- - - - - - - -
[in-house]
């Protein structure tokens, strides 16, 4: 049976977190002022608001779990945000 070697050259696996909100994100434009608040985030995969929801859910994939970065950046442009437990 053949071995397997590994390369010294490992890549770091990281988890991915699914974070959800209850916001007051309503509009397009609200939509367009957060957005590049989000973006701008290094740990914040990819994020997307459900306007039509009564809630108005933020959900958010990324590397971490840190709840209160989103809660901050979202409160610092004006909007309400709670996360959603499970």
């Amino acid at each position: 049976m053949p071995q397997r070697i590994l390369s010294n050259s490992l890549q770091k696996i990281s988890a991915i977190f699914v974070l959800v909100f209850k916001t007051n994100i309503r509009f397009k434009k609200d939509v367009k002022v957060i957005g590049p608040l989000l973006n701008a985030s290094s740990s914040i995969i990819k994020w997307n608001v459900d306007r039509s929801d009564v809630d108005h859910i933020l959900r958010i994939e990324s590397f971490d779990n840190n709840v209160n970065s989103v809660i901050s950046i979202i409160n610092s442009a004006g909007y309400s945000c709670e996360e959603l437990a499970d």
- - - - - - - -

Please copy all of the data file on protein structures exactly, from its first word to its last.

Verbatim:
[in-house]
């Protein structure tokens, strides 16, 4: 049976977190002022608001779990945000 070697050259696996909100994100434009608040985030995969929801859910994939970065950046442009437990 053949071995397997590994390369010294490992890549770091990281988890991915699914974070959800209850916001007051309503509009397009609200939509367009957060957005590049989000973006701008290094740990914040990819994020997307459900306007039509009564809630108005933020959900958010990324590397971490840190709840209160989103809660901050979202409160610092004006909007309400709670996360959603499970």
């Amino acid at each position: 049976m053949p071995q397997r070697i590994l390369s010294n050259s490992l890549q770091k696996i990281s988890a991915i977190f699914v974070l959800v909100f209850k916001t007051n994100i309503r509009f397009k434009k609200d939509v367009k002022v957060i957005g590049p608040l989000l973006n701008a985030s290094s740990s914040i995969i990819k994020w997307n608001v459900d306007r039509s929801d009564v809630d108005h859910i933020l959900r958010i994939e990324s590397f971490d779990n840190n709840v209160n970065s989103v809660i901050s950046i979202i409160n610092s442009a004006g909007y309400s945000c709670e996360e959603l437990a499970d």